The AIthena project (“AI-based CCAM: Trustworthy, Explainable, and Accountable”) has started on 1st of November 2022, and it was officially launched during a kick-off meeting in Brussels on 28-29 November 2022 with partners representatives as well as representatives from the European Commission were present during the project launch. The AIthena consortium partners, with the lead of VICOMTECH, presented their roles and contributions to the research and innovation project. The EC presentations were about the policy context and state of play of Connected, Cooperative and Automated Mobility (CCAM) including the CCAM partnership and the EC’s priorities related to CCAM.
The AIthena consortium is formed by 17 partners and led by VICOMTECH: Applus+ IDIADA, Bergische Universität Wuppertal, Continental, Eindhoven University of Technology, Fédération Internationale de l’Automobile Region I, Infineon, International Road Transport Union, MAPtm, Rupprecht Consult – Forschung & Beratung GmbH, RWTH Aachen University, SIEMENS Belgium, and the Netherlands, TNO: Innovation for life, TTTech Auto, Valeo, and Virtual Vehicle Research GmbH.
The AIthena project focuses on Connected and Cooperative Automated Mobility solutions, with the goal of developing CCAM technologies that are trustworthy, explainable, and accountable. They are more frequently found in automotive technologies, which gain from artificial intelligence (AI) to develop decision-making and situational awareness systems. However, AI can be prejudiced and sensitive to unexpected inputs. The next essential step in technology development is to create reliable Artificial Intelligence, combining crucial attributes like robustness, privacy, explainability, responsibility and ethics.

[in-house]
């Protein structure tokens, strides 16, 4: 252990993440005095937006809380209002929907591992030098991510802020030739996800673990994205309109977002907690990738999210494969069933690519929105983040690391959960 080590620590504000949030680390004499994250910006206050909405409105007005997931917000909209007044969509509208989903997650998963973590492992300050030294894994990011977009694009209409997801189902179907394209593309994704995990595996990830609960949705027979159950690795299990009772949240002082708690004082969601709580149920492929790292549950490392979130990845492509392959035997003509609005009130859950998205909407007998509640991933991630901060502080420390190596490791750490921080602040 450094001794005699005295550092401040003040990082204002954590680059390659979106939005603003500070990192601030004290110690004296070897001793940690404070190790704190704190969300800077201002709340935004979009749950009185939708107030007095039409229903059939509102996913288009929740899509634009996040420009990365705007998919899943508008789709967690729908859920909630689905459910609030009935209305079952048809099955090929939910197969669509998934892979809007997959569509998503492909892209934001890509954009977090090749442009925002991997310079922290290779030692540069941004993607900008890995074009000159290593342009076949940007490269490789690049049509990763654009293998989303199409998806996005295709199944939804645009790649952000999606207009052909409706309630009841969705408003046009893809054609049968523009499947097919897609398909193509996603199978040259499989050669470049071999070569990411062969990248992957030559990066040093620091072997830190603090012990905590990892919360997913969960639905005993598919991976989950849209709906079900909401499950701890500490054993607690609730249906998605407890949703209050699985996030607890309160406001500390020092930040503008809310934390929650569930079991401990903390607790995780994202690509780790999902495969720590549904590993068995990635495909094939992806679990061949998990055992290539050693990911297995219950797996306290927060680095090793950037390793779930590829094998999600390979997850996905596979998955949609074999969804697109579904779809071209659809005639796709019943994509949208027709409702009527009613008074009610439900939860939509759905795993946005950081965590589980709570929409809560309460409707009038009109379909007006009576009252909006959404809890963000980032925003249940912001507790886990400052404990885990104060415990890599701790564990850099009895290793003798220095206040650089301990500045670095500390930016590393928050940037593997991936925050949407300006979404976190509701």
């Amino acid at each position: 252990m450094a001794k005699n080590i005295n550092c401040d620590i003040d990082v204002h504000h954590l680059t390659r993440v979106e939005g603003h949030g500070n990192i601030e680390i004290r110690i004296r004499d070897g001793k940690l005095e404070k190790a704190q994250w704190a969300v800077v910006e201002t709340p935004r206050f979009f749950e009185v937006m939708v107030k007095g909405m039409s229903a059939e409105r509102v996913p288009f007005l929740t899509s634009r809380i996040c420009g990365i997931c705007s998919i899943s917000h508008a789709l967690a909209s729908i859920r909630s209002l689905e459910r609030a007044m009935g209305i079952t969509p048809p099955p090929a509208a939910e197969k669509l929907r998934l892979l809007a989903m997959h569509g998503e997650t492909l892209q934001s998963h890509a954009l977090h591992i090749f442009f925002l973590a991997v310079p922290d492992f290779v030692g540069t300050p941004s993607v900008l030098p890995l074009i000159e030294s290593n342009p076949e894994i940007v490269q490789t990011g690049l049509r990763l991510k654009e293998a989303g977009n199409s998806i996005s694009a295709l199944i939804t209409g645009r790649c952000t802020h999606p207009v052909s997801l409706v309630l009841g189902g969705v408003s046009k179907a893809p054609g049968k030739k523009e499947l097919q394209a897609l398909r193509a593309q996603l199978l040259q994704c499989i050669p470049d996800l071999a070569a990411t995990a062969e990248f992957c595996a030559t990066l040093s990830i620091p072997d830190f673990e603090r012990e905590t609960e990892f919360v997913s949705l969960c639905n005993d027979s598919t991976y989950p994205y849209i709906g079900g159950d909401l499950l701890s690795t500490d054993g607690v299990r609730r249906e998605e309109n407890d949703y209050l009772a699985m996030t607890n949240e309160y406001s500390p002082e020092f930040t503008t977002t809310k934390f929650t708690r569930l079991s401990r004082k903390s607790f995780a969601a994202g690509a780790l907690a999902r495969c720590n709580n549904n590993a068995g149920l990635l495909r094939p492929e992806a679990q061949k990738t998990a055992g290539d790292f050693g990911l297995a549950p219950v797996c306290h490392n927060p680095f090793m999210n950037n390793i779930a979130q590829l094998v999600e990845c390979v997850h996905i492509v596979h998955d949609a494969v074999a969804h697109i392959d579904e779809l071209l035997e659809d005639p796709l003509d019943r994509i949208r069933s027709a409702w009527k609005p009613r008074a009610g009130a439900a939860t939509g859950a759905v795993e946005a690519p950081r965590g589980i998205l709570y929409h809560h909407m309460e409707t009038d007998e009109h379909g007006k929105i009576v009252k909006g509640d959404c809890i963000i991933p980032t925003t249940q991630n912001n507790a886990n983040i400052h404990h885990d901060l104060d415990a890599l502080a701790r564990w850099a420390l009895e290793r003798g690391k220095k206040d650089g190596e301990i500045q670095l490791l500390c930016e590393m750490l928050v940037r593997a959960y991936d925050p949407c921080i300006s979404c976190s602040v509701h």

A representative from the European Commission presented the policy context and motivation behind the support for the AIthena project. Never before the potential of AI for the development of self-driving cars has been so great, but despite the enormous potential of the technology, some aspects of AI remain largely unexplored, like explainability (interpretability of how models work), privacy (exposure of sensitive data), ethics (biases and desired/unwanted behaviour) and accountability (responsibility for AI results).
The AIthena project is scheduled to run for 36 months, until October 2025, and is funded by the European Union’s Horizon Europe Research and Innovation Programme.